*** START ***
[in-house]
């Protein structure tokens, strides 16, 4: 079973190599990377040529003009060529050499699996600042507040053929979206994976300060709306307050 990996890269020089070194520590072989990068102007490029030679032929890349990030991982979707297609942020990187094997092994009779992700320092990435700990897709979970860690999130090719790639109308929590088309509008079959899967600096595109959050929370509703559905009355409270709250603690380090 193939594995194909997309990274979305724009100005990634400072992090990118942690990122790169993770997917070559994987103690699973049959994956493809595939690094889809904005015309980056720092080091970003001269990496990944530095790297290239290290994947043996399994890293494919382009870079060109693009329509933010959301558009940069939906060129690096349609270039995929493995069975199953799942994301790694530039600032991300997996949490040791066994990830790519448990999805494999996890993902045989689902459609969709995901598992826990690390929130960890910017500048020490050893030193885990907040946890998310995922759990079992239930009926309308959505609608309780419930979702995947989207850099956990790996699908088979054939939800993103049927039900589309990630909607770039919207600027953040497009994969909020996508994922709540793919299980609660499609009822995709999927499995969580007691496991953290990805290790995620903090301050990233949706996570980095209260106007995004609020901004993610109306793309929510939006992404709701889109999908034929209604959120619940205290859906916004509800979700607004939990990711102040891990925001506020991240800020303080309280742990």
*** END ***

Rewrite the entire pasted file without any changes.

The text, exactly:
[in-house]
């Protein structure tokens, strides 16, 4: 079973190599990377040529003009060529050499699996600042507040053929979206994976300060709306307050 990996890269020089070194520590072989990068102007490029030679032929890349990030991982979707297609942020990187094997092994009779992700320092990435700990897709979970860690999130090719790639109308929590088309509008079959899967600096595109959050929370509703559905009355409270709250603690380090 193939594995194909997309990274979305724009100005990634400072992090990118942690990122790169993770997917070559994987103690699973049959994956493809595939690094889809904005015309980056720092080091970003001269990496990944530095790297290239290290994947043996399994890293494919382009870079060109693009329509933010959301558009940069939906060129690096349609270039995929493995069975199953799942994301790694530039600032991300997996949490040791066994990830790519448990999805494999996890993902045989689902459609969709995901598992826990690390929130960890910017500048020490050893030193885990907040946890998310995922759990079992239930009926309308959505609608309780419930979702995947989207850099956990790996699908088979054939939800993103049927039900589309990630909607770039919207600027953040497009994969909020996508994922709540793919299980609660499609009822995709999927499995969580007691496991953290990805290790995620903090301050990233949706996570980095209260106007995004609020901004993610109306793309929510939006992404709701889109999908034929209604959120619940205290859906916004509800979700607004939990990711102040891990925001506020991240800020303080309280742990």